The research in the paper, "Four-electron deoxygenative reductive coupling of carbon monoxide at a single metal site," was funded by Caltech and the National Science Foundation.

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Toward Liquid Fuels from Carbon Dioxide
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Caltech researchers gain insight into carbon monoxide coupling, one carbon atom at a time

Science with a Smile

The choice of career path—from teacher to musician to engineer—often results from experiences during one's formative years. For children born after 1985, it's likely a certain bow-tied, rumple-haired figure wearing a blue lab coat figured prominently in the lives of those who went on to pursue science and technology.

"I really admire Bill Nye due to his ability to inject a lot of entertainment and fun into teaching," says Caltech graduate student Sho Takatori. He was one of those kids who grew up watching Bill Nye the Science Guy, the long-running and award-winning science education series that originally aired on PBS Kids. "His wacky blend of engaging science concepts, wild experimentation, and humor was very compelling. His enthusiasm really got me fired up about science."

Growing up in Sacramento, California, in the 1990s, Takatori was a loyal fan of the show's fast-paced blend of science and amusement. This appreciation would later inspire him in ways he could have never guessed. After realizing the depth of his zeal for science in high school, Takatori moved on to UC Berkeley to earn a bachelor's degree in chemical engineering. While there, he worked with the California Environmental Protection Agency to help draft regulatory policies for the California Green Chemistry Initiative, a regulatory effort to develop safer chemicals and consumer products through the principles of green chemistry.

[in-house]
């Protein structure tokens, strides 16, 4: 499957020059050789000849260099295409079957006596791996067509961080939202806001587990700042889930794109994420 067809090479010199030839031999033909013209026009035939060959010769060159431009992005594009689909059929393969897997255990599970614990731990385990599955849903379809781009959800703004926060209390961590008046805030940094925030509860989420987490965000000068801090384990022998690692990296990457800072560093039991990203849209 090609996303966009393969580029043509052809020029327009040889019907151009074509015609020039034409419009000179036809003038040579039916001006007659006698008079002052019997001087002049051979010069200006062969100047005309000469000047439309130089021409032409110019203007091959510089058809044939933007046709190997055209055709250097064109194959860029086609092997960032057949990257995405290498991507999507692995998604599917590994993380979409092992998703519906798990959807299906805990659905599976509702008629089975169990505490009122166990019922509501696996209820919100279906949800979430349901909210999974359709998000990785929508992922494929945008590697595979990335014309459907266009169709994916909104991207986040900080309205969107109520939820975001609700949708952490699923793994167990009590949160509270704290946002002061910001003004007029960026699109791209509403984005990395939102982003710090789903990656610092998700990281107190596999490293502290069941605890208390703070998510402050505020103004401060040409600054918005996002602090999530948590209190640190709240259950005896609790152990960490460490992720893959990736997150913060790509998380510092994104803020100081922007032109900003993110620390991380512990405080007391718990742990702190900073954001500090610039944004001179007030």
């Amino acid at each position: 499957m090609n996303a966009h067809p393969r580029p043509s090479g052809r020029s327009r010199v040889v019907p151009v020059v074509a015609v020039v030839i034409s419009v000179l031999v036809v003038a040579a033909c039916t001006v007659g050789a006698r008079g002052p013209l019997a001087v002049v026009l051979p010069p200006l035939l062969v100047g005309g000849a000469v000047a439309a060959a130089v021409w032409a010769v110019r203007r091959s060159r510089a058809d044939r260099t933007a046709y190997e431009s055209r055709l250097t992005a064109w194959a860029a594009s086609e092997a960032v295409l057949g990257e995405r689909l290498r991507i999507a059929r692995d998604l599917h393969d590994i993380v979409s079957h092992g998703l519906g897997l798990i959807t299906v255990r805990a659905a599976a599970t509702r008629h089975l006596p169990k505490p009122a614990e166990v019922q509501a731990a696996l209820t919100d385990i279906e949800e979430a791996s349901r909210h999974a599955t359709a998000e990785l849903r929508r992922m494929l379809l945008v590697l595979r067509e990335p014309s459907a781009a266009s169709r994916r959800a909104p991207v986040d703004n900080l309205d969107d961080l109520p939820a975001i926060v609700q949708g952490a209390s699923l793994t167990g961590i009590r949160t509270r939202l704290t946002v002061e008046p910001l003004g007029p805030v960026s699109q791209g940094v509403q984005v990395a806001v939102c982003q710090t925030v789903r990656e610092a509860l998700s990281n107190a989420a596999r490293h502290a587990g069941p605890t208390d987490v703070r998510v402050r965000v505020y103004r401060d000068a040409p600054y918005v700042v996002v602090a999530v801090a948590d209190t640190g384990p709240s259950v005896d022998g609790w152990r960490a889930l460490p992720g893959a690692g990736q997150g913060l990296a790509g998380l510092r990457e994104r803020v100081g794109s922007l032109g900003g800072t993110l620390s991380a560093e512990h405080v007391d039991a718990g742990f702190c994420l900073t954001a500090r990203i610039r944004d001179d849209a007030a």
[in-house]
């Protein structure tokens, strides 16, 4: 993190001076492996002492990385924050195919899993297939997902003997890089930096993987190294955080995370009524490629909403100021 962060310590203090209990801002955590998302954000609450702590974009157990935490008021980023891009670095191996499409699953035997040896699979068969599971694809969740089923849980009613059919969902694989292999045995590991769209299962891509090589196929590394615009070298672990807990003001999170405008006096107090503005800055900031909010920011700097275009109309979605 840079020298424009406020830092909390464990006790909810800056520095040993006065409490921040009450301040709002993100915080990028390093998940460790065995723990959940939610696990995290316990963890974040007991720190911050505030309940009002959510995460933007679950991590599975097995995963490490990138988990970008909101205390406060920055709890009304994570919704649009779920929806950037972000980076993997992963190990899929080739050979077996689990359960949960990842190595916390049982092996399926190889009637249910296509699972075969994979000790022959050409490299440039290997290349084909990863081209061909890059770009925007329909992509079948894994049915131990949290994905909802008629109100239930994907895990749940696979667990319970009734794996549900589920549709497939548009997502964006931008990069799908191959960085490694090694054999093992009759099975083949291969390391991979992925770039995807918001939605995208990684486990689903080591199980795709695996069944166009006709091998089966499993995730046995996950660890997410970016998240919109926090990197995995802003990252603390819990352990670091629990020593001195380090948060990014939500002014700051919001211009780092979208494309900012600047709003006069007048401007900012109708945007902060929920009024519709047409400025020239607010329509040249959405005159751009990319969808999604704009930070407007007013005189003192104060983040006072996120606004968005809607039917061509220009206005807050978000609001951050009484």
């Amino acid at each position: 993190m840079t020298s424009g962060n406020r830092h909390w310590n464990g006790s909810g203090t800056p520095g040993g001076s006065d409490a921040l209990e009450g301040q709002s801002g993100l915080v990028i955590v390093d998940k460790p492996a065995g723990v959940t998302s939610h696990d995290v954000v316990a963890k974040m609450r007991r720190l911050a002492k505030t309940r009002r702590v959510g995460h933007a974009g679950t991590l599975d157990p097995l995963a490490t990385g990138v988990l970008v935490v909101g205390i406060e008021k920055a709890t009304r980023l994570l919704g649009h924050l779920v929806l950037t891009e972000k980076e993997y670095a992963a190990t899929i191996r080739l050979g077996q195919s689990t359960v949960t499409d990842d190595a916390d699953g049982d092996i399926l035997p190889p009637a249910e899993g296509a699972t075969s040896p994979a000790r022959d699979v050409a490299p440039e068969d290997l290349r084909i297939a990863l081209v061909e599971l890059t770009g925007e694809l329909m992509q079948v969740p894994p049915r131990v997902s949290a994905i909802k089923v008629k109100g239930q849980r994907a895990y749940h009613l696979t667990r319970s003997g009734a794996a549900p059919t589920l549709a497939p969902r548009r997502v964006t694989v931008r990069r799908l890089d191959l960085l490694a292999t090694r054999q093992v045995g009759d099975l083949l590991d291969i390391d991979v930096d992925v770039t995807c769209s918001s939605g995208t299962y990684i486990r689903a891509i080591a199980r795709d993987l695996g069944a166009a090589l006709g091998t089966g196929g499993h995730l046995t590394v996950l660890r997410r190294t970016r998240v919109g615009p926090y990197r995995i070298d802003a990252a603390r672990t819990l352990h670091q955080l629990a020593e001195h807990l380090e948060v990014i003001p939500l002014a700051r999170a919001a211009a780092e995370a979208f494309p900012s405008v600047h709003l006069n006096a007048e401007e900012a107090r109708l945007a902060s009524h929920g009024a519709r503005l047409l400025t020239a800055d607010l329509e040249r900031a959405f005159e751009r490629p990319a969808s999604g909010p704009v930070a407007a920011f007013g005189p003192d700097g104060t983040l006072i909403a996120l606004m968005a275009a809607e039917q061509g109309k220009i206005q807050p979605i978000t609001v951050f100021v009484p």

Takatori now works in the lab of John F. Brady, Chevron Professor of Chemical Engineering and Mechanical Engineering, where his work focuses on the fluid mechanics of particles suspended in liquids.."

Read more on the E&S website

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Inspired by Bill Nye’s blend of science and entertainment, Sho Takatori approaches his teaching and lab work with enthusiastic dedication.

National Academy of Inventors Names Three Caltech Fellows

Caltech professors Harry Atwater, Mark Davis, and Ali Hajimiri have been named as fellows of the National Academy of Inventors (NAI). According to the NAI press release, fellows are "academic inventors who have demonstrated a prolific spirit of innovation in creating or facilitating outstanding inventions that have made a tangible impact on quality of life, economic development, and the welfare of society."